Says Larry Howie, regional head of Oil & Gas Exchange, a global e-marketplace for the region's dominant industry: 'People have become more mature, if slower moving. They want to understand the value proposition better and you have to show them the up-front benefits, the revenue streams. There are a lot of cautious people out there.'
In addition to caution, there is also ignorance. The market is almost completely unscoped: not a single executive interviewed by MEED was willing to even hazard a guess on the size of the regional B2B e-commerce market. 'There is a serious lack of research,' says Intershop's Tutunji. 'And this is a barrier to market growth - people want to see RoI [return on investment] studies before they invest in new technology and they're not available.'
A further barrier to explosive e-commerce growth are the limitations imposed by weak internal IT systems. For corporates to extract the maximum benefits of e-commerce, full enterprise resource planning (ERP) platforms need to be developed. These allow the smooth electronic processing of transactions and their implications right through a company rather than just at the point of contact with its customer or supplier. In the Middle East, the adoption of ERP has been slower than many forecast, but the rate of growth is now rising fast, particularly among the larger regional corporates: Saudi Aramco, Petroleum Development Oman, Emirates National Oil Company and Saudi Basic Industries Corporation (Sabic) have all seen their ERP programmes go live in the last six months.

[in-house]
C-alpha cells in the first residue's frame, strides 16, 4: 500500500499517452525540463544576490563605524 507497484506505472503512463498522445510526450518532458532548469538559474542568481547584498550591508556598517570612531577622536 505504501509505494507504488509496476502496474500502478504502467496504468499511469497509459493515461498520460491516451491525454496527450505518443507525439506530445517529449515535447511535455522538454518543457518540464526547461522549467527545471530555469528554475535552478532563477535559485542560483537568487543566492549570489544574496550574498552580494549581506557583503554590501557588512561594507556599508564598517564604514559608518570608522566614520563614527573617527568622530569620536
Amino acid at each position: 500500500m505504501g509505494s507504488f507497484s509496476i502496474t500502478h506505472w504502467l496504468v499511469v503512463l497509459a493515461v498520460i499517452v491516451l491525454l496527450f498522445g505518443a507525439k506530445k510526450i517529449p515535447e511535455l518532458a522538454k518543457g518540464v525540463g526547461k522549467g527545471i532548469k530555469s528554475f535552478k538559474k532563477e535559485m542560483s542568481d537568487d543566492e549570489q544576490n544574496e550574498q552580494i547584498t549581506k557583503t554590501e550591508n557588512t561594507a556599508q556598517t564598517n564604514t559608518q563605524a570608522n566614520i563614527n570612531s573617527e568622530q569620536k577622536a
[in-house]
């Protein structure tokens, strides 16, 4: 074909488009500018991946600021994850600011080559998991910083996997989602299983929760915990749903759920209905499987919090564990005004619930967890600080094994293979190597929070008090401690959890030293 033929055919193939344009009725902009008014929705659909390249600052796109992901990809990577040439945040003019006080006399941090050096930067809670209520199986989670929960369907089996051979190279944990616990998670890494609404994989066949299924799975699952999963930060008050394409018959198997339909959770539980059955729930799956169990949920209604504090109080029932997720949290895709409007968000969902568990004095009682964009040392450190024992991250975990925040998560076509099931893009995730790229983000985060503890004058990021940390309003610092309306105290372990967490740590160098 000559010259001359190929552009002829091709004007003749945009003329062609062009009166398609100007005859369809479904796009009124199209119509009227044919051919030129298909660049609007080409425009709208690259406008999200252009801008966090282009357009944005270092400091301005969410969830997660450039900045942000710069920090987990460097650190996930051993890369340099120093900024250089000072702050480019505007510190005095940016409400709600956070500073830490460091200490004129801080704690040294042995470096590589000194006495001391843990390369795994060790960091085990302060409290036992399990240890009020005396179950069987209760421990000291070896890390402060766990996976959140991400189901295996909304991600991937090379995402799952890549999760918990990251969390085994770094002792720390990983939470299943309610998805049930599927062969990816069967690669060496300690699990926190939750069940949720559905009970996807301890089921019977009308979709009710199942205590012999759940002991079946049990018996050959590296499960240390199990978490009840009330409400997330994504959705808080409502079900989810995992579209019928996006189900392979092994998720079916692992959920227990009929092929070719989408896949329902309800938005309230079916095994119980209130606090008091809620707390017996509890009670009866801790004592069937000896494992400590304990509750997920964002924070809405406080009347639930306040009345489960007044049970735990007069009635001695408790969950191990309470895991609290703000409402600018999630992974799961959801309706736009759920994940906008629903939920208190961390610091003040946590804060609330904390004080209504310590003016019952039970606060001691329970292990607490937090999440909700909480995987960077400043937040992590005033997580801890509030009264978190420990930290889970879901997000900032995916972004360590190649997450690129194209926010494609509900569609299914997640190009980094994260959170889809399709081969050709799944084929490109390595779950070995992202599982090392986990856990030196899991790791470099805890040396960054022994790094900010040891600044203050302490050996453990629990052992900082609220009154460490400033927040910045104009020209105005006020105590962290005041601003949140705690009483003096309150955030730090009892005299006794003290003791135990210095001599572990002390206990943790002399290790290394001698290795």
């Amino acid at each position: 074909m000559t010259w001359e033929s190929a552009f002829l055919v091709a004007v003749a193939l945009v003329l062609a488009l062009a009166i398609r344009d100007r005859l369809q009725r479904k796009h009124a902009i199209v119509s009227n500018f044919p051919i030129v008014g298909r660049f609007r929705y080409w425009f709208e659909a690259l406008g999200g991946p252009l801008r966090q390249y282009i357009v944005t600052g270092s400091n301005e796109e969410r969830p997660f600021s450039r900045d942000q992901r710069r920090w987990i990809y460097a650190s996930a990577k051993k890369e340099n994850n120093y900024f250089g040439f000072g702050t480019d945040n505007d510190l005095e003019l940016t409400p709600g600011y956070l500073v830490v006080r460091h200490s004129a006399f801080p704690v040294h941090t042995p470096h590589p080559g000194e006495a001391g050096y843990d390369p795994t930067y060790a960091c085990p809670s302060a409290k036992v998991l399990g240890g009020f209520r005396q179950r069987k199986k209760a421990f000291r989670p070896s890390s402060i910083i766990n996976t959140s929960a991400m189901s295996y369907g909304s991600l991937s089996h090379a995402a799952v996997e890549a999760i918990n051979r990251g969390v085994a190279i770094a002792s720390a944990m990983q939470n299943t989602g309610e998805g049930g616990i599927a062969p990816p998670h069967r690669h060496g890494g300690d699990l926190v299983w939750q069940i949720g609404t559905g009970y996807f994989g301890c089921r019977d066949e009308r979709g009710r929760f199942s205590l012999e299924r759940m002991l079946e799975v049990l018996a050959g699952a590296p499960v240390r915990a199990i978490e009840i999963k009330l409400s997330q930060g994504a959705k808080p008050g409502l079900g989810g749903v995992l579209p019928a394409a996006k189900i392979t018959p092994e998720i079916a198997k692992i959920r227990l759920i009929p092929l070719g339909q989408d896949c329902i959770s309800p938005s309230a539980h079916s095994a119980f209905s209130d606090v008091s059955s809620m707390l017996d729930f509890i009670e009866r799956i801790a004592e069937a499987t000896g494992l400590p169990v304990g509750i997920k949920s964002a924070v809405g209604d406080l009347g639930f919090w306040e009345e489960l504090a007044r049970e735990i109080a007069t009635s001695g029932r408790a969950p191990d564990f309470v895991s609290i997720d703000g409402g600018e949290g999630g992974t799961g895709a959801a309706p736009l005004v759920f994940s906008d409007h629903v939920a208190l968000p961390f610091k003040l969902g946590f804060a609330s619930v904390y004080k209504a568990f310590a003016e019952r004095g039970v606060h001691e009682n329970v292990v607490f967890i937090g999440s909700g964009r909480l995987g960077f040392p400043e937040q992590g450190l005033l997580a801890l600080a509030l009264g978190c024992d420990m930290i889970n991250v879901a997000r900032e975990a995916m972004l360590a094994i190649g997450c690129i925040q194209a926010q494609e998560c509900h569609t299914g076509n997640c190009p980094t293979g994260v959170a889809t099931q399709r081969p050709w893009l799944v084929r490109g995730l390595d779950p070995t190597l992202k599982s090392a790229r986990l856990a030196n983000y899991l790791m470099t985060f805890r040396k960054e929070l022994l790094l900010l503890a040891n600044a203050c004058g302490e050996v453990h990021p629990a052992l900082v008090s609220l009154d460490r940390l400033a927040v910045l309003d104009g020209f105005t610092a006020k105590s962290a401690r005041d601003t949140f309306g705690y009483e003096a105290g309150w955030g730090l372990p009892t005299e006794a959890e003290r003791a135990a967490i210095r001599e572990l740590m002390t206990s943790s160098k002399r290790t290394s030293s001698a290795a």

But, once again, size matters. The costs of implementing ERP systems can be more easily borne by large-scale corporates such as those listed above, than by the region's small and medium-sized enterprises (SMEs). And in global terms, there are very few large businesses in the Middle East. 'The giants, the Saudi Aramcos, are very sophisticated. The region's top 10 are at a high level of e-procurement,' says Krishnan. 'But behind them there is still a sizeable gap and the average cost of web-enablement is high for smaller companies.' But these costs are falling fast. 'With a growing number of outsourcing opportunities, it is becoming less of a problem for SMEs to find different paths to ERP solutions that suit them,' says Oracle's Abouseif. 'In essence, the regional ERP market offers very good opportunities.'
The last piece in the jigsaw is still missing. There is currently no system for direct e-transaction settlement online. 'There is clearly the need for some sort of automated clearing house to support e-commerce,' says Citibank's Krishnan. 'Some of the central banks in the region [Saudi Arabia, Kuwait and the UAE primarily] are looking at this - and its introduction could seriously kickstart regional e-commerce.'
The kickstart might only be months away, and with other factors also falling into place, the cusp of the region's real e-revolution might be near at hand. Certainly, over the next few years the migration of B2B transactions to the internet is going to turn from a trickle into a flood. Those that prepare themselves will ride the wave and those that don't will be drowned. Before long it will be clear who the winners and losers are.